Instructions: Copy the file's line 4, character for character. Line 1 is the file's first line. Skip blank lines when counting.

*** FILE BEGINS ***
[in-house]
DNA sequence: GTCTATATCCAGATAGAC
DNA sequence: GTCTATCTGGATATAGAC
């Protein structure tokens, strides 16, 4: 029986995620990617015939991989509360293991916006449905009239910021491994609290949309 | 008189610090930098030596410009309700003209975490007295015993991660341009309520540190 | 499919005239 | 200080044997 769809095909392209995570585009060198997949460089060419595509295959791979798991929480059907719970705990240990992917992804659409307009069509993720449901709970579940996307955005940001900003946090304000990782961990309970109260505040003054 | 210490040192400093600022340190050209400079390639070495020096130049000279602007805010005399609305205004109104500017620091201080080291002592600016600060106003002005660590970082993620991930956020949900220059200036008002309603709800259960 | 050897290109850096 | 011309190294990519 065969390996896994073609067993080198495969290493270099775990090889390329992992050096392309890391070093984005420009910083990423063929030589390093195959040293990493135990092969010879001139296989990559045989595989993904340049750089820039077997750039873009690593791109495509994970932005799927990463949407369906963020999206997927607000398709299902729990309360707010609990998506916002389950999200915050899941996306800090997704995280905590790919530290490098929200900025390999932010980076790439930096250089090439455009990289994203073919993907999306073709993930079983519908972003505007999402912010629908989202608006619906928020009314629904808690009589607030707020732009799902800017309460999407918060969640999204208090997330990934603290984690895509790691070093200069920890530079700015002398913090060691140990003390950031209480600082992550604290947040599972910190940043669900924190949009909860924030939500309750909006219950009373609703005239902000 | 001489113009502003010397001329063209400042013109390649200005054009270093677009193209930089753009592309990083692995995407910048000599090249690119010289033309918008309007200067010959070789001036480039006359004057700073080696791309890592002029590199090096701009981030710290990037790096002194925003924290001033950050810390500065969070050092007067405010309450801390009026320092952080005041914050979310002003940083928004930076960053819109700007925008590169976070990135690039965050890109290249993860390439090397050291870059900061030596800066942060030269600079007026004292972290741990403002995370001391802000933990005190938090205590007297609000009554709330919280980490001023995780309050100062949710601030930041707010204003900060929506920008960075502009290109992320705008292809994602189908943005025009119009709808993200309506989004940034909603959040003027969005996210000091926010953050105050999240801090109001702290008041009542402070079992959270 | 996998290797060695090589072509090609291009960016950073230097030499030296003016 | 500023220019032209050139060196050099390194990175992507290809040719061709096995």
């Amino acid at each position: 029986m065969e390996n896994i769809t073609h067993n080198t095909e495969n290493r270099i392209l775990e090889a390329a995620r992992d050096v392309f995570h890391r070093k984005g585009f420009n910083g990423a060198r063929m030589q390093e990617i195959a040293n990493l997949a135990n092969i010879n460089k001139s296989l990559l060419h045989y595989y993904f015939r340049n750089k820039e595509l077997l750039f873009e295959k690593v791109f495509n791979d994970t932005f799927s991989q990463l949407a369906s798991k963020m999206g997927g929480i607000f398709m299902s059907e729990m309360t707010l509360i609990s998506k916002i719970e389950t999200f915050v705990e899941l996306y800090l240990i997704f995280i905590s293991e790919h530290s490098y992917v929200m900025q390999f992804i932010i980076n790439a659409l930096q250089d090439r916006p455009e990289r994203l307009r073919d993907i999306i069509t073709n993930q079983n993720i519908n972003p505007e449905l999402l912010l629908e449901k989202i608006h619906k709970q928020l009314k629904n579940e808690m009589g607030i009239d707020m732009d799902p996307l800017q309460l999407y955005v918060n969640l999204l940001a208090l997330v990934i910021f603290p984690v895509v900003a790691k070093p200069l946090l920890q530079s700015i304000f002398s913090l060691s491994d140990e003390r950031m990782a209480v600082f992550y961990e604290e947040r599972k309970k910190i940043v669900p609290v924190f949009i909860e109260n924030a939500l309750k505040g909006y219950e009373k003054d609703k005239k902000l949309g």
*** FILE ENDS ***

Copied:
């Protein structure tokens, strides 16, 4: 029986995620990617015939991989509360293991916006449905009239910021491994609290949309 | 008189610090930098030596410009309700003209975490007295015993991660341009309520540190 | 499919005239 | 200080044997 769809095909392209995570585009060198997949460089060419595509295959791979798991929480059907719970705990240990992917992804659409307009069509993720449901709970579940996307955005940001900003946090304000990782961990309970109260505040003054 | 210490040192400093600022340190050209400079390639070495020096130049000279602007805010005399609305205004109104500017620091201080080291002592600016600060106003002005660590970082993620991930956020949900220059200036008002309603709800259960 | 050897290109850096 | 011309190294990519 065969390996896994073609067993080198495969290493270099775990090889390329992992050096392309890391070093984005420009910083990423063929030589390093195959040293990493135990092969010879001139296989990559045989595989993904340049750089820039077997750039873009690593791109495509994970932005799927990463949407369906963020999206997927607000398709299902729990309360707010609990998506916002389950999200915050899941996306800090997704995280905590790919530290490098929200900025390999932010980076790439930096250089090439455009990289994203073919993907999306073709993930079983519908972003505007999402912010629908989202608006619906928020009314629904808690009589607030707020732009799902800017309460999407918060969640999204208090997330990934603290984690895509790691070093200069920890530079700015002398913090060691140990003390950031209480600082992550604290947040599972910190940043669900924190949009909860924030939500309750909006219950009373609703005239902000 | 001489113009502003010397001329063209400042013109390649200005054009270093677009193209930089753009592309990083692995995407910048000599090249690119010289033309918008309007200067010959070789001036480039006359004057700073080696791309890592002029590199090096701009981030710290990037790096002194925003924290001033950050810390500065969070050092007067405010309450801390009026320092952080005041914050979310002003940083928004930076960053819109700007925008590169976070990135690039965050890109290249993860390439090397050291870059900061030596800066942060030269600079007026004292972290741990403002995370001391802000933990005190938090205590007297609000009554709330919280980490001023995780309050100062949710601030930041707010204003900060929506920008960075502009290109992320705008292809994602189908943005025009119009709808993200309506989004940034909603959040003027969005996210000091926010953050105050999240801090109001702290008041009542402070079992959270 | 996998290797060695090589072509090609291009960016950073230097030499030296003016 | 500023220019032209050139060196050099390194990175992507290809040719061709096995």